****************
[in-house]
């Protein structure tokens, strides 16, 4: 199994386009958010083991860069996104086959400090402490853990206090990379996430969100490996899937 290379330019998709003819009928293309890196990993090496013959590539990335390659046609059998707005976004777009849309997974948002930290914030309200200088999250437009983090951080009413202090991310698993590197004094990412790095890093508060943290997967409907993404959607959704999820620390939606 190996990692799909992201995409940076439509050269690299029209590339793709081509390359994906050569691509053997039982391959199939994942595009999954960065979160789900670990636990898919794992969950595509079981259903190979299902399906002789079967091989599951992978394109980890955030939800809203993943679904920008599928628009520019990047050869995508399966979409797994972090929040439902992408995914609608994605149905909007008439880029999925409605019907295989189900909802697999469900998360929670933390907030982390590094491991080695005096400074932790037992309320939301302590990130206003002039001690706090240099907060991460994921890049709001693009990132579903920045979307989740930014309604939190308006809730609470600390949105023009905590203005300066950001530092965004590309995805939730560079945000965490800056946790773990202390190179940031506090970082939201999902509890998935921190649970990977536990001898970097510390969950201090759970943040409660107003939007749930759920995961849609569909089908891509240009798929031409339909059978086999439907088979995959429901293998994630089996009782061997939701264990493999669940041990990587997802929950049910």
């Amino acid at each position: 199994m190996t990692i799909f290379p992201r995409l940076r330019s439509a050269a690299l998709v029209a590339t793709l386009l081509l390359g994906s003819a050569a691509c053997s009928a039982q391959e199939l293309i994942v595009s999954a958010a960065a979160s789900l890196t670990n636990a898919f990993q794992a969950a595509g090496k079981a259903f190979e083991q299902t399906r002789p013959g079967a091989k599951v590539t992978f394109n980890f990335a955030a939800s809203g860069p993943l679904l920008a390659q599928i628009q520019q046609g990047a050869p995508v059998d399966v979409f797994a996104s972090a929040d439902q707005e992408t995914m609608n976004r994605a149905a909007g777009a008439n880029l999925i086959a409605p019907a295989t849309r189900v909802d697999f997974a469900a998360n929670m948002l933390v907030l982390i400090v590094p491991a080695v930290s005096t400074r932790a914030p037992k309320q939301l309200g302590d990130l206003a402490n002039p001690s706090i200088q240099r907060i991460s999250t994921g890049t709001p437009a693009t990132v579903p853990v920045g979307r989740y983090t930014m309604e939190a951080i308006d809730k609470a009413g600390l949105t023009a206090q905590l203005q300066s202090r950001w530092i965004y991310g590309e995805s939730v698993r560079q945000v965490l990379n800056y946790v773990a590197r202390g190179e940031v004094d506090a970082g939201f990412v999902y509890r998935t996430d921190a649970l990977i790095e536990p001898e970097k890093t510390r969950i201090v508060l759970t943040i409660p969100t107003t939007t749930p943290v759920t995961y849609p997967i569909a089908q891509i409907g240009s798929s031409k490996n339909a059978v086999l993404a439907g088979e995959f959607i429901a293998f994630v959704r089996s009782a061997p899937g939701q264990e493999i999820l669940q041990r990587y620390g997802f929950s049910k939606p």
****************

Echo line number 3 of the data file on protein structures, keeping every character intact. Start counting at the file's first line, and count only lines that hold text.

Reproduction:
């Amino acid at each position: 199994m190996t990692i799909f290379p992201r995409l940076r330019s439509a050269a690299l998709v029209a590339t793709l386009l081509l390359g994906s003819a050569a691509c053997s009928a039982q391959e199939l293309i994942v595009s999954a958010a960065a979160s789900l890196t670990n636990a898919f990993q794992a969950a595509g090496k079981a259903f190979e083991q299902t399906r002789p013959g079967a091989k599951v590539t992978f394109n980890f990335a955030a939800s809203g860069p993943l679904l920008a390659q599928i628009q520019q046609g990047a050869p995508v059998d399966v979409f797994a996104s972090a929040d439902q707005e992408t995914m609608n976004r994605a149905a909007g777009a008439n880029l999925i086959a409605p019907a295989t849309r189900v909802d697999f997974a469900a998360n929670m948002l933390v907030l982390i400090v590094p491991a080695v930290s005096t400074r932790a914030p037992k309320q939301l309200g302590d990130l206003a402490n002039p001690s706090i200088q240099r907060i991460s999250t994921g890049t709001p437009a693009t990132v579903p853990v920045g979307r989740y983090t930014m309604e939190a951080i308006d809730k609470a009413g600390l949105t023009a206090q905590l203005q300066s202090r950001w530092i965004y991310g590309e995805s939730v698993r560079q945000v965490l990379n800056y946790v773990a590197r202390g190179e940031v004094d506090a970082g939201f990412v999902y509890r998935t996430d921190a649970l990977i790095e536990p001898e970097k890093t510390r969950i201090v508060l759970t943040i409660p969100t107003t939007t749930p943290v759920t995961y849609p997967i569909a089908q891509i409907g240009s798929s031409k490996n339909a059978v086999l993404a439907g088979e995959f959607i429901a293998f994630v959704r089996s009782a061997p899937g939701q264990e493999i999820l669940q041990r990587y620390g997802f929950s049910k939606p």